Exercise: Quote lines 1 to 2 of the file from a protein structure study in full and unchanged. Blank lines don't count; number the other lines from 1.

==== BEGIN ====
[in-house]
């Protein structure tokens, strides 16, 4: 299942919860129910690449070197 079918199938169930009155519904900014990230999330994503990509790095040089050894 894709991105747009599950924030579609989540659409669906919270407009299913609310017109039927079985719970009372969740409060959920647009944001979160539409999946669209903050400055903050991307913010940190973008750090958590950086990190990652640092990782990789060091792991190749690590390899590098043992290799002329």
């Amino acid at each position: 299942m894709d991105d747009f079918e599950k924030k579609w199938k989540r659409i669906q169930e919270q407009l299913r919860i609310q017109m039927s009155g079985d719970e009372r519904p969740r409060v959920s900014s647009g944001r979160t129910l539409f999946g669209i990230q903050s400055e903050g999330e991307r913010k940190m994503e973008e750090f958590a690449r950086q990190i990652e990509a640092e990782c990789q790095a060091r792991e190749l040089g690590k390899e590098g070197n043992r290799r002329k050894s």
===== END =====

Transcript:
[in-house]
């Protein structure tokens, strides 16, 4: 299942919860129910690449070197 079918199938169930009155519904900014990230999330994503990509790095040089050894 894709991105747009599950924030579609989540659409669906919270407009299913609310017109039927079985719970009372969740409060959920647009944001979160539409999946669209903050400055903050991307913010940190973008750090958590950086990190990652640092990782990789060091792991190749690590390899590098043992290799002329």